55. Once again in Jose Da Costa v. Bascora, : AIR1975SC1843 the Supreme Court held that while provisions of statute dealing merely with matters of procedure may properly, unless that construction be textually inadmissible, have retrospective effect attributed to them, provisions which touch a right in existence at the passing of statute are not to be applied retrospectively in the absence of express enactment or necessary intendment. The right of appeal being a substantive right, the institution of a suit carries with it the implication that all successive appeals available under the law then in force would be preserved to the parties to the suit throughout the rest of the career of the suit. There are, however, two exceptions to this rule viz., (1) when by competent enactment such right of appeal is taken away expressly or impliedly with retrospective effect and (2) when the Court to which appeal lay at the commencement of the suit stands abolished.
56. Once again in Govind Das v. Income Tax Officer, : 103ITR123(SC) the Supreme Court laid down that unless the terms of a statute expressly so provide or necessarily require it, retrospective operation should not be given to a statute so as to take away or impair an existing right or create a new obligation or impose a new liability otherwise than as regards matter of procedure. If the enactment is expressed in language which is fairly capable of either interpretation, it ought to be construed as prospective only. Therefore it follows that even if the other interpretation that S. 58 affects writ appeals also can be given only that interpretation which gives prospective effect only will have to be adopted.
57. However, the learned Advocate General and the learned standing counsel for the Central Government urged that after all a writ appeal is a continuation of a writ petition and what could be done in a writ appeal would be nothing but a rehearing of the petition. Therefore when S. 58 speaks of pending petitions, that expression necessarily takes in writ appeals also. This argument appears to us to be unacceptable. There is no reason why the Parliament did not refer to pending writ appeals also in S. 58, when it specifically referred to pending writ petitions and interim orders. The omission becomes more significant when the Parliament clearly referred to appeals as well as cross appeals in Cl. (5) of Article. 329-A which was introduced only very recently. A fair reading of S. 58 appears to us to show that the Parliament did not deliberately include writ appeals and the appeals before the Supreme Court. If we are to accept the contention urged on behalf of the Government that S. 58 takes within its sweep writ appeals pending in High Courts then as we have already pointed out, it would lead to preposterous result that while appeals before the Supreme Court are not affected and will have to be decided on the basis of old Art. 226, writ appeals before the High Court will have to be decided on the basis of the new Art. 226. Further, the Parliament could never have intended to make a legislation which would have the effect of destroying the writ petition and wiping out the judgment rendered by the High Court, which power it did not have. So on the basis of the language of S. 58 itself, we are unable to accept this contention put forward on behalf of the Government.
58. In this connection reliance is placed on Lachmeshwar v. Keshwar Lal, AIR 1941 FC 5, Dayawati v. Inderjit, : 3SCR275 , Niranjan Lal v. Ram Kali, : AIR1950All396 , Raghuraj Singh v. Sobhaman, AIR 1951 All (FB) Shyam Sunder v. Shagun Chand, AIR 1967 All 214 (FB) and Mula v. Godhu (AIR 1971 SC 89).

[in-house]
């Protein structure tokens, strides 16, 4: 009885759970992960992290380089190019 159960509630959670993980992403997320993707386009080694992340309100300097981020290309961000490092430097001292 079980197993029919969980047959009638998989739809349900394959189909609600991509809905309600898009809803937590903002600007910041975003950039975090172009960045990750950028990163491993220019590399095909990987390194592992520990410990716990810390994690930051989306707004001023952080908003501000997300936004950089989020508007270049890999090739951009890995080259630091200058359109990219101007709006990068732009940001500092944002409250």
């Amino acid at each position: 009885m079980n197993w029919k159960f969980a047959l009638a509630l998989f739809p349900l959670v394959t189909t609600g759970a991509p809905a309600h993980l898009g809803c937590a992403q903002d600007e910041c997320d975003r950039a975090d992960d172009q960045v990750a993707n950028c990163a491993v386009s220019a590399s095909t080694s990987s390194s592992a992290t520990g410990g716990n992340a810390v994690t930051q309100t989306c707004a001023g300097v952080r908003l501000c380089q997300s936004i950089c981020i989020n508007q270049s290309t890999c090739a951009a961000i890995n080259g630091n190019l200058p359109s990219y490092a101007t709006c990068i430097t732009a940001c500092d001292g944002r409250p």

59. In Lachmeshwar v. Keshwar Lal (AIR 1941 FC 5) (supra) during the pendency of an appeal before the Federal Court of the Money Lenders Act was repealed and was re-enacted. Under S. 7 thereof it was provided that the decrees for interest should not exceed the amount of the loan advanced and that the amount of loan advanced and that the amount of loan advanced should be taken to be that amount which has been found to have been found to have been for legal necessity. Since such a relief was granted to the debtor, it was held by the Federal Court that what it was doing in appeal before it was not passing any fresh decree but was only declaring the judgment which should be substituted for the previous judgment of the High Court and therefore it was entitled to take into account the provisions of S. 7 and declare what the new judgment of the High Court should be in accordance with Act 7 of 1989. Thus it was a case where a positive relief granted to a debtor was sought to be given effect to during the pendency of the appeal.
60. Strong reliance was placed on the Supreme Court decision in Dayavati v. Inderjit ( : 3SCR275 )(supra). As in Lachmeshwar v. Keshwar Lal (AIR 1941 FC 5)(supra) in this case also there was a new debt law affecting substantive rights retrospectively, commencing after the judgment of the trial Court, Section 6 of the Act therein conferred specific retrospective effect of the prospective effect of the provision saying that they shall apply to all suits pending on or instituted after the commencement of the Act. Hidayatullah, J. ( as he then was) held that they would apply even to matters which were pending in appeal. Learned counsel for the Government sought to seek support from the opinion of the Court that appeal was merely a continuation of the suit and therefore by analogy he argued that the writ appeal is nothing but a re-hearing of the writ petition. But there are more than one distinguishing feature in Dayavati's case ( : 3SCR275 )(supra). Section 6 of the Amending Act there was specifically made for giving retrospective effect to all matters pending and which may be instituted after the commencement of the Act. The intendment of the Legislature was patent that it should affect all pending matters. Further it conferred a valuable right to relief which was made available to all debtors and that relief was sought to be given even in appeal against a preliminary decree. Moreover, Hidayatullah, J. ( as he then was) pointed out at p. 1426: